View Tag: ‘music’

Volume 4

Retrain the Brain with Music: Use of a Personalized Sound Therapy to Manage Tinnitus

Sound Options Tinnitus Treatments conducted a blinded, randomized controlled trial to test the effectiveness of the personalized, spectrally altered music-based sound therapy over 12 months of use. This article will focus on the qualitative results of the trial.

Wallace Sabine, Music Halls, and Reverberation Time

Marshall Chasin recently caught up with Wallace Sabine at a séance on a dark and stormy night for a “virtual” conversation about reverberation time.

Volume 3

The LIVELab Facility at McMaster University in Hamilton, Ontario

Through an informative an interesting Q and A, Dr. Dan Bosnyak and Dr. Laurel Trainor tell us about the exciting research going on at the LIVELab facility in Hamilton, Ontario.

Predicting Musician’s Hearing Loss

Alberto Behar writes that there is nothing new regarding hearing loss from long duration exposure to loud noise. The question has always been on how loud is loud and how long a duration should be to be considered as “long.”

The Final Element

Marshall Chasin tells us about “The Final Element.” That one last piece of the puzzle to optimize a hearing aid for music.

Volume 2

What is the Best Earphone for Listening To Music?

Do you ever wonder what the best earphone for listening to music is? Marshall Chasin has the answers.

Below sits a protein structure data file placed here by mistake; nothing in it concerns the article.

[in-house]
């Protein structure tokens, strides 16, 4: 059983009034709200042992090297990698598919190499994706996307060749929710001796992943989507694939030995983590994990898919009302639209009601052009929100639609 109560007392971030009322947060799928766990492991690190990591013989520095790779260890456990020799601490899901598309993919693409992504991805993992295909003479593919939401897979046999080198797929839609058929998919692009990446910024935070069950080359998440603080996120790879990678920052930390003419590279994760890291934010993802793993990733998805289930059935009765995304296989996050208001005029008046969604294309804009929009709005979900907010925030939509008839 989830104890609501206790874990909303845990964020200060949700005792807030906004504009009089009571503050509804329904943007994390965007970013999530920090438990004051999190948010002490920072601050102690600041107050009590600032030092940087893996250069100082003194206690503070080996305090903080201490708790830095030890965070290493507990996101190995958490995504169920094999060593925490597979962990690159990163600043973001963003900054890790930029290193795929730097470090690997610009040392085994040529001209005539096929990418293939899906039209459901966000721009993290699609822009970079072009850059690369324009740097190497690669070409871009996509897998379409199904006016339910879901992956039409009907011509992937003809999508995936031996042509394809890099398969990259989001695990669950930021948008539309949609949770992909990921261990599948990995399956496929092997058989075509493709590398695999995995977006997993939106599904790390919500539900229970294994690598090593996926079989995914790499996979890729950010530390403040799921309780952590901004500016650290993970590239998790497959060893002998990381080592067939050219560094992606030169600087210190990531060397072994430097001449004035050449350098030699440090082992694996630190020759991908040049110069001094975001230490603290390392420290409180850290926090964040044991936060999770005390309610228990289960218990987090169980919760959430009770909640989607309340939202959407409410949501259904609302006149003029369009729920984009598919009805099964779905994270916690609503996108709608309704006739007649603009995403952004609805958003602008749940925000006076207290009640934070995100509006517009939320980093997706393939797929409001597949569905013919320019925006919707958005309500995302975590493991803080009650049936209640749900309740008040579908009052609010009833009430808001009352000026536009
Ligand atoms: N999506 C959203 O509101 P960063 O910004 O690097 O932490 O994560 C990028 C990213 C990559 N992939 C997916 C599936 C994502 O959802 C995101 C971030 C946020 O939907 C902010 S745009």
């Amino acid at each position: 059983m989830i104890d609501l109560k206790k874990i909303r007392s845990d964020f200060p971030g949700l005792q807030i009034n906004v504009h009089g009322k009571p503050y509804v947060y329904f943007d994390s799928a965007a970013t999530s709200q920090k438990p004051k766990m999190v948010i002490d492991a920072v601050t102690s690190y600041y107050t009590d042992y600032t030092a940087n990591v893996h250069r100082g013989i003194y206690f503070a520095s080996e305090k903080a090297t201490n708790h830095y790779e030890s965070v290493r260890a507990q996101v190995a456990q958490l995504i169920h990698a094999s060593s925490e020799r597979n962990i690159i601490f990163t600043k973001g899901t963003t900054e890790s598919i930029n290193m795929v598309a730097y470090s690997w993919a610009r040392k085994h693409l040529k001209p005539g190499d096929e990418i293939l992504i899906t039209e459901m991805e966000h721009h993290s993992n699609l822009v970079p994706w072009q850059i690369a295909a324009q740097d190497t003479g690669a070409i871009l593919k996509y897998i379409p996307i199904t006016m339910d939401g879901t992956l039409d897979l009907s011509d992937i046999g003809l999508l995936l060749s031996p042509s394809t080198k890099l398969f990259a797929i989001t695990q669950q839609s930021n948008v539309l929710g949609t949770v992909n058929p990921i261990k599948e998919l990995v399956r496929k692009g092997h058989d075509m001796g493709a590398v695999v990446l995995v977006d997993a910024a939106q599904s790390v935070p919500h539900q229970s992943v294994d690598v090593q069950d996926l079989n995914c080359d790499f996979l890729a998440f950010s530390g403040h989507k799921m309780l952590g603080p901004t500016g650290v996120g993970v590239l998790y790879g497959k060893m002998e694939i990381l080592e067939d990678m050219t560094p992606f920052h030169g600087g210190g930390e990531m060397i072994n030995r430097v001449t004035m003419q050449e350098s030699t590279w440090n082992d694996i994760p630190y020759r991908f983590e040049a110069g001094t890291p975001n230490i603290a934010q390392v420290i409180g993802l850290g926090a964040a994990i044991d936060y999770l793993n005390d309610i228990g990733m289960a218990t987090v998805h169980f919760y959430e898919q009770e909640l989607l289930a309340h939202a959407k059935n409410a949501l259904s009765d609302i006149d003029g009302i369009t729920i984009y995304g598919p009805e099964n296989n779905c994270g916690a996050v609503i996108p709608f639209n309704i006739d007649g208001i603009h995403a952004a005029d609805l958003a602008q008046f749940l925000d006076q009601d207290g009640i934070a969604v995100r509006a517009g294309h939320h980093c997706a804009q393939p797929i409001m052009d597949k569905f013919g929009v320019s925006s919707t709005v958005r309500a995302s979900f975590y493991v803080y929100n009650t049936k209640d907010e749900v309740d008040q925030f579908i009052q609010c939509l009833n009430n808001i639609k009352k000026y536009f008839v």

Australian HEARsmart Targets Unhealthy Listening Habits

In a wonderful submission from Elizabeth Beach and Jane Sewell, we learn about how the new Australian HEARsmart program targets unhealthy listening habits.

Volume 1

What is “Soft,” “Medium,” and “Loud” for Speech and Music?

Marshall Chasin gives us the scoop on What is “Soft,” “Medium,” and “Loud” for Speech and Music?

A Hearing Aid Solution for Music

Marshall Chasin writes about how True Input technology from Widex is allowing musicians, and those who like to listen to music, to receive an amplified signal that is effectively distortion free.

Programming Hearing Instruments to Make Live Music More Enjoyable

Neil Hockley et al., write that while concentrating clinical efforts on the perception of speech in many different environments, hearing healthcare providers may sometimes overlook other signals, such as music, that may be very meaningful to the patient.